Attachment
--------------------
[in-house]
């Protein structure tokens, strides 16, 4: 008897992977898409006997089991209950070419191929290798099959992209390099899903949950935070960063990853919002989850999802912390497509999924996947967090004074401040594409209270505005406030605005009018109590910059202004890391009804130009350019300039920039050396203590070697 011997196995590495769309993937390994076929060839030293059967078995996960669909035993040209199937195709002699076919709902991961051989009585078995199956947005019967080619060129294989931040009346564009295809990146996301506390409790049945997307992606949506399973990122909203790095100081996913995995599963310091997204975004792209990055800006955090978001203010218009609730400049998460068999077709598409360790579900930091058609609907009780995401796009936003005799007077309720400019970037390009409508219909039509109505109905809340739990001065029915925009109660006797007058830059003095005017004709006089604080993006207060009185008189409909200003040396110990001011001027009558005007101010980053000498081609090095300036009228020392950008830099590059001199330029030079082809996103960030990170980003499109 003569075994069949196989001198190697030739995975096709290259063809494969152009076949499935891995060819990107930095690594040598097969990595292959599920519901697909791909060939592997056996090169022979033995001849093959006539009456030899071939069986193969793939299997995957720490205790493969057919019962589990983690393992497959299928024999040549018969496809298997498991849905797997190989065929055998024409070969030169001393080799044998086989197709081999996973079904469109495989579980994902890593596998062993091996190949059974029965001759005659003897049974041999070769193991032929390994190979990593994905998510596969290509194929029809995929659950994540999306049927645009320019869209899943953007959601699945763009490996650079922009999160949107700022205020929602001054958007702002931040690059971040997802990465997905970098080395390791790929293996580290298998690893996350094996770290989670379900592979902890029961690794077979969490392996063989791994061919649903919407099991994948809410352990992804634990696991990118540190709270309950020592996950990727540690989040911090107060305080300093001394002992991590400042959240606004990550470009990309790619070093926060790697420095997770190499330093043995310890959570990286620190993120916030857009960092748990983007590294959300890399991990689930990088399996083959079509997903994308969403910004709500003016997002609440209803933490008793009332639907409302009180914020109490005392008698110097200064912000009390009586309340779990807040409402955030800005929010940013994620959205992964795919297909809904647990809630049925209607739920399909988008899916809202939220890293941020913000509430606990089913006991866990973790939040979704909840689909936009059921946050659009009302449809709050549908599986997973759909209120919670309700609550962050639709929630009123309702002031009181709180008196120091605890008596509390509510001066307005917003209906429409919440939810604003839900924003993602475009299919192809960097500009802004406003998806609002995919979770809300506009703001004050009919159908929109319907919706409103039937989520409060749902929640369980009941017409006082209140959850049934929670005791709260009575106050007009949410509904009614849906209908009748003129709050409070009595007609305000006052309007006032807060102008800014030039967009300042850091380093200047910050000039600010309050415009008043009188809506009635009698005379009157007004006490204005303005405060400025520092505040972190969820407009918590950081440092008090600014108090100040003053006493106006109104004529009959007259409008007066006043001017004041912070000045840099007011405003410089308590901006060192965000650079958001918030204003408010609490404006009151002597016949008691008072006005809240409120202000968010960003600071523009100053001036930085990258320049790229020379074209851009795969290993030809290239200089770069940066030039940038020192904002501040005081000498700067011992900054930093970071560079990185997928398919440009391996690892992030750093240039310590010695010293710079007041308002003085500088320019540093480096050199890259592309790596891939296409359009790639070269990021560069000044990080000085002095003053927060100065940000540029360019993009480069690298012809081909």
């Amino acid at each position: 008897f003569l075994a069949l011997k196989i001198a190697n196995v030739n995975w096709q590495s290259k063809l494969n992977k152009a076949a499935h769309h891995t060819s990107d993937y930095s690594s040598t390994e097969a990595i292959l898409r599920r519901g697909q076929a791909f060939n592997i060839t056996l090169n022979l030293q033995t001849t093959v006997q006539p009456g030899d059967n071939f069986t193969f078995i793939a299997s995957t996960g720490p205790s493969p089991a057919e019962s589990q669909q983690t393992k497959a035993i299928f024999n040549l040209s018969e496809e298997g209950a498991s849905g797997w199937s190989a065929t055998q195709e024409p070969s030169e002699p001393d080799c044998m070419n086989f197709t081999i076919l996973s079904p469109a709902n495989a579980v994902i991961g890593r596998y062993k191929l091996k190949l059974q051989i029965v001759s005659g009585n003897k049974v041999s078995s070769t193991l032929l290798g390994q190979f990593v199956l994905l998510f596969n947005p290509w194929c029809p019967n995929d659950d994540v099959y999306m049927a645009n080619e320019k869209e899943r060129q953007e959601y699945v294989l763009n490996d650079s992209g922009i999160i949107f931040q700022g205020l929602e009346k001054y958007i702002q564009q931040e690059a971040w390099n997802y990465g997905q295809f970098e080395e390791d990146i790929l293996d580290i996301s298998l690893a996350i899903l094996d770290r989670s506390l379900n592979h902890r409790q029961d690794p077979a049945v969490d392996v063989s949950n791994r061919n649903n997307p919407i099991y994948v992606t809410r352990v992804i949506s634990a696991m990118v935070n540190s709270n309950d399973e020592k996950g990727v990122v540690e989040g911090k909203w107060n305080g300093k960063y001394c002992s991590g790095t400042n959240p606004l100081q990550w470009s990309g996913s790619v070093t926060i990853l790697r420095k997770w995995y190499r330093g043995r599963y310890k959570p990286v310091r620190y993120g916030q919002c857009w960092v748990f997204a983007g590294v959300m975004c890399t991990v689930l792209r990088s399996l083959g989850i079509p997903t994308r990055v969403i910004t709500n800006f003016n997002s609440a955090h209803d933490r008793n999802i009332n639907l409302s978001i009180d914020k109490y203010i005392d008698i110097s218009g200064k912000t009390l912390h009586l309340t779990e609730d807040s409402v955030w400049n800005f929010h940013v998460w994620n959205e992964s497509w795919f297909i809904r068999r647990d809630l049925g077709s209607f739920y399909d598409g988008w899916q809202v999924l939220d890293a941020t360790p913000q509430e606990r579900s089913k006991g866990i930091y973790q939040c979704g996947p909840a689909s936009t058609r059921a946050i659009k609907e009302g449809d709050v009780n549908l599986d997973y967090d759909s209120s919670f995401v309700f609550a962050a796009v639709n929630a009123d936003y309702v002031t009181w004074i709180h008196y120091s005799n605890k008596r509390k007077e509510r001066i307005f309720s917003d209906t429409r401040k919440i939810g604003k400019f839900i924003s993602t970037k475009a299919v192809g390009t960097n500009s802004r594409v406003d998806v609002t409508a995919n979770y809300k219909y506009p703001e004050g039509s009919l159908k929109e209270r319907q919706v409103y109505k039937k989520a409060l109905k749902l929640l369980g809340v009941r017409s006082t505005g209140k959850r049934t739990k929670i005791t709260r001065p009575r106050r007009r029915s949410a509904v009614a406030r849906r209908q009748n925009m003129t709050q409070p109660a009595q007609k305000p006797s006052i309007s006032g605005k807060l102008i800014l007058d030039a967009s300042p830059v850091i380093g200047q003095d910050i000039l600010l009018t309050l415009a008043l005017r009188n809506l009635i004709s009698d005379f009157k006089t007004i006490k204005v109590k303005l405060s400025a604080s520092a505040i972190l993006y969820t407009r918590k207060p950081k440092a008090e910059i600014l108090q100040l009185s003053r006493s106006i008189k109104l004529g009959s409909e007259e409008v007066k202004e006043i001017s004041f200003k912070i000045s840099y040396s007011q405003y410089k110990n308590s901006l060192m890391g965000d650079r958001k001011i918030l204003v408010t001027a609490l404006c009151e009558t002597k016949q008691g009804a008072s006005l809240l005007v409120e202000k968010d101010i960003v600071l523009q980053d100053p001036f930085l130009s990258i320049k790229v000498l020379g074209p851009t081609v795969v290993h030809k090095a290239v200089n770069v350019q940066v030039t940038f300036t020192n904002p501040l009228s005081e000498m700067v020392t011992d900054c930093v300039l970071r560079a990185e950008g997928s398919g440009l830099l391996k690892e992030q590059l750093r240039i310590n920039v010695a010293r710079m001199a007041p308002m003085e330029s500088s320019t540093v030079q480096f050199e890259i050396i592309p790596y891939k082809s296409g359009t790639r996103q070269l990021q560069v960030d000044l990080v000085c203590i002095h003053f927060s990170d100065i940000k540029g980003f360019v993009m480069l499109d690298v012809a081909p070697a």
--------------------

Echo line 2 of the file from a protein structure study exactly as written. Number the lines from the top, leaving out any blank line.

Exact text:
């Protein structure tokens, strides 16, 4: 008897992977898409006997089991209950070419191929290798099959992209390099899903949950935070960063990853919002989850999802912390497509999924996947967090004074401040594409209270505005406030605005009018109590910059202004890391009804130009350019300039920039050396203590070697 011997196995590495769309993937390994076929060839030293059967078995996960669909035993040209199937195709002699076919709902991961051989009585078995199956947005019967080619060129294989931040009346564009295809990146996301506390409790049945997307992606949506399973990122909203790095100081996913995995599963310091997204975004792209990055800006955090978001203010218009609730400049998460068999077709598409360790579900930091058609609907009780995401796009936003005799007077309720400019970037390009409508219909039509109505109905809340739990001065029915925009109660006797007058830059003095005017004709006089604080993006207060009185008189409909200003040396110990001011001027009558005007101010980053000498081609090095300036009228020392950008830099590059001199330029030079082809996103960030990170980003499109 003569075994069949196989001198190697030739995975096709290259063809494969152009076949499935891995060819990107930095690594040598097969990595292959599920519901697909791909060939592997056996090169022979033995001849093959006539009456030899071939069986193969793939299997995957720490205790493969057919019962589990983690393992497959299928024999040549018969496809298997498991849905797997190989065929055998024409070969030169001393080799044998086989197709081999996973079904469109495989579980994902890593596998062993091996190949059974029965001759005659003897049974041999070769193991032929390994190979990593994905998510596969290509194929029809995929659950994540999306049927645009320019869209899943953007959601699945763009490996650079922009999160949107700022205020929602001054958007702002931040690059971040997802990465997905970098080395390791790929293996580290298998690893996350094996770290989670379900592979902890029961690794077979969490392996063989791994061919649903919407099991994948809410352990992804634990696991990118540190709270309950020592996950990727540690989040911090107060305080300093001394002992991590400042959240606004990550470009990309790619070093926060790697420095997770190499330093043995310890959570990286620190993120916030857009960092748990983007590294959300890399991990689930990088399996083959079509997903994308969403910004709500003016997002609440209803933490008793009332639907409302009180914020109490005392008698110097200064912000009390009586309340779990807040409402955030800005929010940013994620959205992964795919297909809904647990809630049925209607739920399909988008899916809202939220890293941020913000509430606990089913006991866990973790939040979704909840689909936009059921946050659009009302449809709050549908599986997973759909209120919670309700609550962050639709929630009123309702002031009181709180008196120091605890008596509390509510001066307005917003209906429409919440939810604003839900924003993602475009299919192809960097500009802004406003998806609002995919979770809300506009703001004050009919159908929109319907919706409103039937989520409060749902929640369980009941017409006082209140959850049934929670005791709260009575106050007009949410509904009614849906209908009748003129709050409070009595007609305000006052309007006032807060102008800014030039967009300042850091380093200047910050000039600010309050415009008043009188809506009635009698005379009157007004006490204005303005405060400025520092505040972190969820407009918590950081440092008090600014108090100040003053006493106006109104004529009959007259409008007066006043001017004041912070000045840099007011405003410089308590901006060192965000650079958001918030204003408010609490404006009151002597016949008691008072006005809240409120202000968010960003600071523009100053001036930085990258320049790229020379074209851009795969290993030809290239200089770069940066030039940038020192904002501040005081000498700067011992900054930093970071560079990185997928398919440009391996690892992030750093240039310590010695010293710079007041308002003085500088320019540093480096050199890259592309790596891939296409359009790639070269990021560069000044990080000085002095003053927060100065940000540029360019993009480069690298012809081909």